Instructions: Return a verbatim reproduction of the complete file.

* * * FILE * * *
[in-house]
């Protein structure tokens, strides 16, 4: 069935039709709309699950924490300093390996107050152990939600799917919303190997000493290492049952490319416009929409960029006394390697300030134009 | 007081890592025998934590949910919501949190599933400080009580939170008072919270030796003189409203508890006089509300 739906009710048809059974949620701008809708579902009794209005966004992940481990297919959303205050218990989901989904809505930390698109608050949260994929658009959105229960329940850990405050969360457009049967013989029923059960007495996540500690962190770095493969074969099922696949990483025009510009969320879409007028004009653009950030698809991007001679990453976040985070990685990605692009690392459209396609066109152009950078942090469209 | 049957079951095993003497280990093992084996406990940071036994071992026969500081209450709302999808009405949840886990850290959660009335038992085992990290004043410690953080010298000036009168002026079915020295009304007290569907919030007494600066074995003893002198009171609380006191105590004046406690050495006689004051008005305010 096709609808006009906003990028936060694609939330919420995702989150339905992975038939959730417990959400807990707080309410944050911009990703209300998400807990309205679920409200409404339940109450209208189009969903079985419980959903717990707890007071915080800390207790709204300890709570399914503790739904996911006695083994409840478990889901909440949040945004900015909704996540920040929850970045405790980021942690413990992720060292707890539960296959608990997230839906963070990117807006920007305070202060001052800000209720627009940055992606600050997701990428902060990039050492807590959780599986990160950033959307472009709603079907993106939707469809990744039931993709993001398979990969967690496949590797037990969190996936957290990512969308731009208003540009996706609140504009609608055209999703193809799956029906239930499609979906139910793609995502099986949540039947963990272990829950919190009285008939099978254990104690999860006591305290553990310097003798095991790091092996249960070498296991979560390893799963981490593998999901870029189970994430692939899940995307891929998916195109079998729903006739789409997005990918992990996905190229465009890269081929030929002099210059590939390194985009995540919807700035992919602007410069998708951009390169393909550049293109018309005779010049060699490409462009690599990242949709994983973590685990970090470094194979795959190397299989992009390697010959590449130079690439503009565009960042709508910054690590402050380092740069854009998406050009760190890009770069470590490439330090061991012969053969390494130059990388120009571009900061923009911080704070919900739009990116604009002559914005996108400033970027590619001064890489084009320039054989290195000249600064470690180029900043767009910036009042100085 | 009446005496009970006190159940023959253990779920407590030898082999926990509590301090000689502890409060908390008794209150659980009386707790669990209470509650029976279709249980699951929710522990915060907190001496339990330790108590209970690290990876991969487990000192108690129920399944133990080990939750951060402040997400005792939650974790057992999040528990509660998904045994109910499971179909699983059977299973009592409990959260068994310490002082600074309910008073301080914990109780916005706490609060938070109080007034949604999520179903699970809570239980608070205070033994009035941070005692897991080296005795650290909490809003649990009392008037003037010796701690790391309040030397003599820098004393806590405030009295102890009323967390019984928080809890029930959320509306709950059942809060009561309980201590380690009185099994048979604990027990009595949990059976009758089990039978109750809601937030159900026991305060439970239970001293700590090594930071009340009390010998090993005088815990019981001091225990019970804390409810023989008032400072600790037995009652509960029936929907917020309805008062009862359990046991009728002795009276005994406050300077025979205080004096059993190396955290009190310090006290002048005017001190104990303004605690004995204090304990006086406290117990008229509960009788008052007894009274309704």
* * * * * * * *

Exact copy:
[in-house]
């Protein structure tokens, strides 16, 4: 069935039709709309699950924490300093390996107050152990939600799917919303190997000493290492049952490319416009929409960029006394390697300030134009 | 007081890592025998934590949910919501949190599933400080009580939170008072919270030796003189409203508890006089509300 739906009710048809059974949620701008809708579902009794209005966004992940481990297919959303205050218990989901989904809505930390698109608050949260994929658009959105229960329940850990405050969360457009049967013989029923059960007495996540500690962190770095493969074969099922696949990483025009510009969320879409007028004009653009950030698809991007001679990453976040985070990685990605692009690392459209396609066109152009950078942090469209 | 049957079951095993003497280990093992084996406990940071036994071992026969500081209450709302999808009405949840886990850290959660009335038992085992990290004043410690953080010298000036009168002026079915020295009304007290569907919030007494600066074995003893002198009171609380006191105590004046406690050495006689004051008005305010 096709609808006009906003990028936060694609939330919420995702989150339905992975038939959730417990959400807990707080309410944050911009990703209300998400807990309205679920409200409404339940109450209208189009969903079985419980959903717990707890007071915080800390207790709204300890709570399914503790739904996911006695083994409840478990889901909440949040945004900015909704996540920040929850970045405790980021942690413990992720060292707890539960296959608990997230839906963070990117807006920007305070202060001052800000209720627009940055992606600050997701990428902060990039050492807590959780599986990160950033959307472009709603079907993106939707469809990744039931993709993001398979990969967690496949590797037990969190996936957290990512969308731009208003540009996706609140504009609608055209999703193809799956029906239930499609979906139910793609995502099986949540039947963990272990829950919190009285008939099978254990104690999860006591305290553990310097003798095991790091092996249960070498296991979560390893799963981490593998999901870029189970994430692939899940995307891929998916195109079998729903006739789409997005990918992990996905190229465009890269081929030929002099210059590939390194985009995540919807700035992919602007410069998708951009390169393909550049293109018309005779010049060699490409462009690599990242949709994983973590685990970090470094194979795959190397299989992009390697010959590449130079690439503009565009960042709508910054690590402050380092740069854009998406050009760190890009770069470590490439330090061991012969053969390494130059990388120009571009900061923009911080704070919900739009990116604009002559914005996108400033970027590619001064890489084009320039054989290195000249600064470690180029900043767009910036009042100085 | 009446005496009970006190159940023959253990779920407590030898082999926990509590301090000689502890409060908390008794209150659980009386707790669990209470509650029976279709249980699951929710522990915060907190001496339990330790108590209970690290990876991969487990000192108690129920399944133990080990939750951060402040997400005792939650974790057992999040528990509660998904045994109910499971179909699983059977299973009592409990959260068994310490002082600074309910008073301080914990109780916005706490609060938070109080007034949604999520179903699970809570239980608070205070033994009035941070005692897991080296005795650290909490809003649990009392008037003037010796701690790391309040030397003599820098004393806590405030009295102890009323967390019984928080809890029930959320509306709950059942809060009561309980201590380690009185099994048979604990027990009595949990059976009758089990039978109750809601937030159900026991305060439970239970001293700590090594930071009340009390010998090993005088815990019981001091225990019970804390409810023989008032400072600790037995009652509960029936929907917020309805008062009862359990046991009728002795009276005994406050300077025979205080004096059993190396955290009190310090006290002048005017001190104990303004605690004995204090304990006086406290117990008229509960009788008052007894009274309704």